Scindie gives students skills to cope with trauma together

Former GES counselor Scindie writes about her experience equipping the students and staff at Grace Emmanuel School in dealing with trauma

The normally peaceful community of Source Matelas, where more than half of GES students live, has recently witnessed horrors it could not have even imagined six months ago. Many of the students had never seen a gun, met a gang member, or even witnessed someone dying, but on November 29, they saw their relatives assassinated, their close ones mutilated, and their entire lives vandalized right before their eyes.

The rest of us can try to sympathize with the horror this dear community experienced that night, but we cannot truly feel what it was like to see their safe space being destroyed in one night.

Listening to their stories

On Wednesday, March 1, I visited Grace Emmanuel School to lead a training for students and staff on how to cope with traumatic events. I planned to share about the symptoms of trauma and teach the students how to build a wellness plan.

Over 200 students gathered under the church for the training. At first they were just happy to see a familiar face, so I sped through introductions and got directly to the content.

I began by defining stress as a seemingly overwhelming experience or event. I then asked the students to connect this definition with some of the recent incidents that happened.

Unexpectedly, the students began to shout out their experiences.

“I lost my cousin.”

“They killed my uncle.”

“I saw my house burn.”

“I watched my neighbor get shot.”

Nearly everyone raised their voice to express the horrors they had witnessed in November, hoping to be heard and understood.

After the voices quieted, I moved on to present the most common symptoms related to PTSD. By being aware of these symptoms, teachers can better understand students, students can understand teachers, and students can understand fellow students, because many have experienced the same terror and are affected by the same issues. The effects of trauma can be profound and lasting, and they must learn how to be present for each other. I wanted to strengthen their connections and relationships by promoting understanding so they can develop empathy for others.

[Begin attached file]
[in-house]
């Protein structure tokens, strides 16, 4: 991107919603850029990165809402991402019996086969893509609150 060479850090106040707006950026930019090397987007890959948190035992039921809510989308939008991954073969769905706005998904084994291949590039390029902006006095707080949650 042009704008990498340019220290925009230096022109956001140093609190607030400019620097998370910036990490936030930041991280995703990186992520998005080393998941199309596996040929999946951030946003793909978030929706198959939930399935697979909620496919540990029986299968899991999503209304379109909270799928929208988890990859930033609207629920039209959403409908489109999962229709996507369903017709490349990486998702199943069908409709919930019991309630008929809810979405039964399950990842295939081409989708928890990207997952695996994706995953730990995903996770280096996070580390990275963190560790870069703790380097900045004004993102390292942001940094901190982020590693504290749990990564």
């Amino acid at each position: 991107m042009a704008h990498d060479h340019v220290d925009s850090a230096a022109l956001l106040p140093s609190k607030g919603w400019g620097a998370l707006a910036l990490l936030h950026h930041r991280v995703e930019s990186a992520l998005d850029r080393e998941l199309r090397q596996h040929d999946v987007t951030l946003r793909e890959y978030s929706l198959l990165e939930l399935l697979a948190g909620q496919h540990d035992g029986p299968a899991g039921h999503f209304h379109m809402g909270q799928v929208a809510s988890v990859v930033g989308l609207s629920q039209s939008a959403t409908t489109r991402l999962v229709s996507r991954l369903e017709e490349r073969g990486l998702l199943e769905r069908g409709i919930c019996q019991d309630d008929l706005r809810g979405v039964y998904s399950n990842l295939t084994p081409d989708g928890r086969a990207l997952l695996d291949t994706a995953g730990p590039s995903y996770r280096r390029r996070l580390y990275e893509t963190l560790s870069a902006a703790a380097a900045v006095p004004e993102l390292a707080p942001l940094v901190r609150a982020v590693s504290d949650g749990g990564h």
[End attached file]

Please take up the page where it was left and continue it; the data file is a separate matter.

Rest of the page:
As I introduced the physical, emotional, psychological, behavioral, and cognitive symptoms, the children nodded in accordance with what had just been shown, indicating that they had experienced the things mentioned on each slide. The symptoms that seemed to have the most reactions were flashbacks, avoidance, emotional numbness, anxiety, depression, headaches, fatigue, muscle tension, thinking patterns, alcohol consumption and trouble concentrating.

Finally, I ended the session with a presentation on how to create a wellness plan, where students learn to build resiliency through activities for physical, social, emotional, and spiritual care.

After the presentation, teachers and students alike reported satisfaction in having their feelings and emotions acknowledged. They were thankful to have learned about positive skills that will help them cope with life’s challenges in the future. Private questions addressed to me after the presentation reflected the immensity of the terror, with different students experiencing suicidal thoughts, the feeling of not being alive (dissociation), and helplessness.

Where could we go from here?

After this initial training, the next step could be forming small groups to continue the conversation, because many students have a lot to unpack and need a safe place to lay down overwhelming feelings and learn to better understand their experiences and perspectives of others.

Children are particularly vulnerable to trauma as they have not yet developed the skills needed to cope with stressful events. By educating children about mental health, we can prevent further mental health disorders, and encourage children to seek help when needed. Children can also learn positive coping skills, such as stress management, problem solving, communication and self-confidence, which can help them cope with life’s challenges in an effective and healthy way.

I’m thankful to have been able to share positive strategies with the students at Grace Emmanuel School, as well as just to be a witness to their pain. Please continue to pray for positive interactions for the students and staff to cope with the trauma they have experienced—and will likely continue to experience.

“Praise be to the God and Father of our Lord Jesus Christ, the Father of compassion and the God of all comfort, who comforts us in all our troubles, so that we can comfort those in any trouble with the comfort we ourselves receive from God.” 2 Corinthians 1:3-4

Scindie St Fleur served as a counselor at the Lighthouse Children’s Home and Grace Emmanuel School from 2014-2020. She currently works as a psychologist at LifeSong for Orphans, where, in addition to providing mental health services, she oversees an academy program that teaches children with motor, physical, cognitive, and behavioral disabilities.